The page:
Louder Than War Interview Walter LureWalter Lure is most well known for being part of The Heartbreakers (that’s Johnny Thunders and the Heartbreakers, not Tom Petty’s band), one of the bands who spearheaded the first wave of punk rock. He’s still around though, making music & playing shows, one of which Louder Than War’s Martin Haslam attended last week & reviewed for us. Before the show he had a chat with the man himself, the results of which you can find below.

In my brief time writing for Louder Than War I’ve met some great people and heard some great music. So, when Alison Bateman, of Work Hard PR, asked if I’d like to see Walter Lure at Camden Underworld AND interview the great man, I jumped at the chance.

Once I’d found my way into The Underworld pre-gig (no phone signal: D’oh!), I was introduced to Walter. He was laid back, polite and nothing like an icon. Which in its way only makes him more of one. Sorry Walter! Thanks go to guitarist Jez Miller for arranging the timing to make this happen.

A surviving and thriving ex-Heartbreaker, a rarity in itself. A writer of genuine classics; see the re-issued Waldos ‘Rent Party’ for further proof. I wanted to avoid the usual Johnny-related questions and focussed on what I wanted to learn about Walter.

Louder Than War: Firstly, how was your recent gig at the Rebellion festival?

It was great. It was nice to play a festival without the mud, blood and mess. The stage was great, the sound was great. The food was shit, but that’s to be expected! So many bands coming and going, literally all day and night. We had a good time there.

Louder Than War: And what brought you back to the U.K this time? It’s tough for musicians to make a financially viable visit.

The same as the last time; our drummer over here, Ozzie, arranged it. He’d contacted me in 2010 and asked why I didn’t play here, to which I replied “’cause no one’s asked me”. He asked what I’d need financially to come over and play and said he’d call me back, which he did. The first time, I had no idea who they were; they could have been serial killers! They met me at the airport and took me to Birmingham and it went from there. I couldn’t come here last year, as I was playing Japan and some other dates, but I’m back now.

Louder Than War: Is Japan still a crazy place for you to play?

Yeah, it was great to play there. Two of my band in New York are Japanese. They have gigs there for underage kids. It’s like it’s skipped a generation. They say to me “I’ve loved your music since I was 14” and I’m thinking “when was that, last week?” But they have everything over there, all the Heartbreakers bootlegs. It’s not easy to get that stuff.

Louder Than War: I’ve read about your unconventional route into Wall Street. How did that begin?

Well, my dad was a banker his whole life. It started in the 80’s when the Heartbreakers had split. He knew brokers who were looking for temp workers. I started a couple of days a week. I still had some issues to get through from the old life. Then I became a full-time employee. Lo and behold, by the 90’s I’m in charge of 125 people. It was a back way entrance, I didn’t study. So, it helped to get me straight as well. I’ve been doing it for over 25 years now. People would come from the office to my shows and go “Hey, that’s my boss up there! Go figure”.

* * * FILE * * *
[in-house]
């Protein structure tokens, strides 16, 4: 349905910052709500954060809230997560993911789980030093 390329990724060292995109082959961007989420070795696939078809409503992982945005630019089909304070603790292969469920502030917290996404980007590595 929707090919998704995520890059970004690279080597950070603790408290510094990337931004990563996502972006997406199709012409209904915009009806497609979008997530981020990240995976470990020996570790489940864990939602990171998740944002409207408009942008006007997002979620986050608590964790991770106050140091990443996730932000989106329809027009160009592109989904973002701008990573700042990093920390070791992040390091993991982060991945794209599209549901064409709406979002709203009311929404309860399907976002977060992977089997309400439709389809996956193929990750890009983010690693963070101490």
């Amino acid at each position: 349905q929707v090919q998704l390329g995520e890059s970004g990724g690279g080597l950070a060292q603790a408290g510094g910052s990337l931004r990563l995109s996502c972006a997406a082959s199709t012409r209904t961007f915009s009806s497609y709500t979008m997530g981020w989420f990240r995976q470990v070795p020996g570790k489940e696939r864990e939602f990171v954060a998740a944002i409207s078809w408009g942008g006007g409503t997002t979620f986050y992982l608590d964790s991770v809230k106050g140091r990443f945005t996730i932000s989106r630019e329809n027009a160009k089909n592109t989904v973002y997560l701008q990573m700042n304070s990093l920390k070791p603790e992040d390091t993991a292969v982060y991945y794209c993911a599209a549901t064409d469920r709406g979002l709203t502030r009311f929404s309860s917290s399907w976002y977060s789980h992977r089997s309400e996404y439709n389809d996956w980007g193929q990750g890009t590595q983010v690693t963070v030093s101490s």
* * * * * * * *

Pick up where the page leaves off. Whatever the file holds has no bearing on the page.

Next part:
Louder Than War: I’d heard that you played guitar on three Ramones albums. It seems odd that such a control freak as Johnny Ramone would ask someone else to play guitar. How did that happen?

They were looking for a hit record. They made money from touring and merchandise but had never really had a hit. The working with Spector and different producers was to try and get a hit record. They liked the way I played and Johnny asked me to play with them. They gave me a ‘thanks to’ note on the album, but no other credits. I agreed to working at an hourly rate as a musician. On the first album, ‘Subterranean Jungle’, I went over and played with them for a couple of months and that’s when I got to see the band dynamic. Dee Dee was a flake, Mark was the drunk, Joey was out of his mind and Johnny was the control freak. I thought “Thank God I’m not in this band” but I learnt to get on with them all. It was a decent experience, they paid me what we’d agreed. I played less on the last two albums. Joey was always funny. The Waldos played with them a few times.

Louder Than War: Have you seen Billy Rath(Heartbreakers bassist) recently?

He came over the last time I played the U.K. He was talking about us doing a world tour to make some money, but I said to come to a show and play a couple of songs together. By then he was a real mess; he had teeth missing and his promoter had dressed him up like some kind of pirate. He said “No press at the airport!” which gives you some idea what it was like. I don’t hold it against him, but he’s got some serious health issues. He could barely talk by this point, barely play. It’s like his mind is going. it’s really sad.

Louder Than War: And finally, are you working on new songs to release?

There are some songs, but I need to put some time aside to record with some people at a studio at Long Island, near my home. It’ll clear out the cobwebs, but it’s timing again. the Waldos recorded at the weekends. There will be more stuff coming out.

All words by Martin Haslam. More writing by Martin on Louder Than War can be found at his author’s archive

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